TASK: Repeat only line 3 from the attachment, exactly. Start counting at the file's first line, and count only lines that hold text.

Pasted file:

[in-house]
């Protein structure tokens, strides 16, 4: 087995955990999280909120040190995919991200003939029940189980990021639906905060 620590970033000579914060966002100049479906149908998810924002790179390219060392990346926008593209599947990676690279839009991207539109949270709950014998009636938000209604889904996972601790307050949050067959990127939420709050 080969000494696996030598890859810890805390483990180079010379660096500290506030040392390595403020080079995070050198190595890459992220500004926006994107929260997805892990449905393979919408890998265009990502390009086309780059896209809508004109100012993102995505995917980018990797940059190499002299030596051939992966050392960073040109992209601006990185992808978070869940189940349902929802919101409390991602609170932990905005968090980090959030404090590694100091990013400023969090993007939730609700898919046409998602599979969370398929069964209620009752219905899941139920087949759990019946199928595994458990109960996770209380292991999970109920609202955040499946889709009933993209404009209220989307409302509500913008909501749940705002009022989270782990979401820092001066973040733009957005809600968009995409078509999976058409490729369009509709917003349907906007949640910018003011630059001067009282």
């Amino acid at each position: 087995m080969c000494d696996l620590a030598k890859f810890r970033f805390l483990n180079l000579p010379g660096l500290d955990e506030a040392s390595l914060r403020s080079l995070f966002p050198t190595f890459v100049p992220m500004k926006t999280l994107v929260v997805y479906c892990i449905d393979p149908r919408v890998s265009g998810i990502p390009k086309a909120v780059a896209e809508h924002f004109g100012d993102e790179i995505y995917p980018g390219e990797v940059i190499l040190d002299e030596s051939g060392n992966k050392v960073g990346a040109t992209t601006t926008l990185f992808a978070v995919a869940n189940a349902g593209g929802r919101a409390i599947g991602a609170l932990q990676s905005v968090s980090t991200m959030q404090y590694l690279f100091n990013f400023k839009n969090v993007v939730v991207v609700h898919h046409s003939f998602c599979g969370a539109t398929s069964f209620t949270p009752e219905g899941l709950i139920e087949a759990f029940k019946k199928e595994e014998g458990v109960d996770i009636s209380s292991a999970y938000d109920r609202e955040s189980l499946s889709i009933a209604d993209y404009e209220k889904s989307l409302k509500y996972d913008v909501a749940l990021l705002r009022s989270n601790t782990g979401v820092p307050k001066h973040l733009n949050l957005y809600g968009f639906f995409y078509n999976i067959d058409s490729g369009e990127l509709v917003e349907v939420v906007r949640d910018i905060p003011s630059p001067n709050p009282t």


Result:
């Amino acid at each position: 087995m080969c000494d696996l620590a030598k890859f810890r970033f805390l483990n180079l000579p010379g660096l500290d955990e506030a040392s390595l914060r403020s080079l995070f966002p050198t190595f890459v100049p992220m500004k926006t999280l994107v929260v997805y479906c892990i449905d393979p149908r919408v890998s265009g998810i990502p390009k086309a909120v780059a896209e809508h924002f004109g100012d993102e790179i995505y995917p980018g390219e990797v940059i190499l040190d002299e030596s051939g060392n992966k050392v960073g990346a040109t992209t601006t926008l990185f992808a978070v995919a869940n189940a349902g593209g929802r919101a409390i599947g991602a609170l932990q990676s905005v968090s980090t991200m959030q404090y590694l690279f100091n990013f400023k839009n969090v993007v939730v991207v609700h898919h046409s003939f998602c599979g969370a539109t398929s069964f209620t949270p009752e219905g899941l709950i139920e087949a759990f029940k019946k199928e595994e014998g458990v109960d996770i009636s209380s292991a999970y938000d109920r609202e955040s189980l499946s889709i009933a209604d993209y404009e209220k889904s989307l409302k509500y996972d913008v909501a749940l990021l705002r009022s989270n601790t782990g979401v820092p307050k001066h973040l733009n949050l957005y809600g968009f639906f995409y078509n999976i067959d058409s490729g369009e990127l509709v917003e349907v939420v906007r949640d910018i905060p003011s630059p001067n709050p009282t």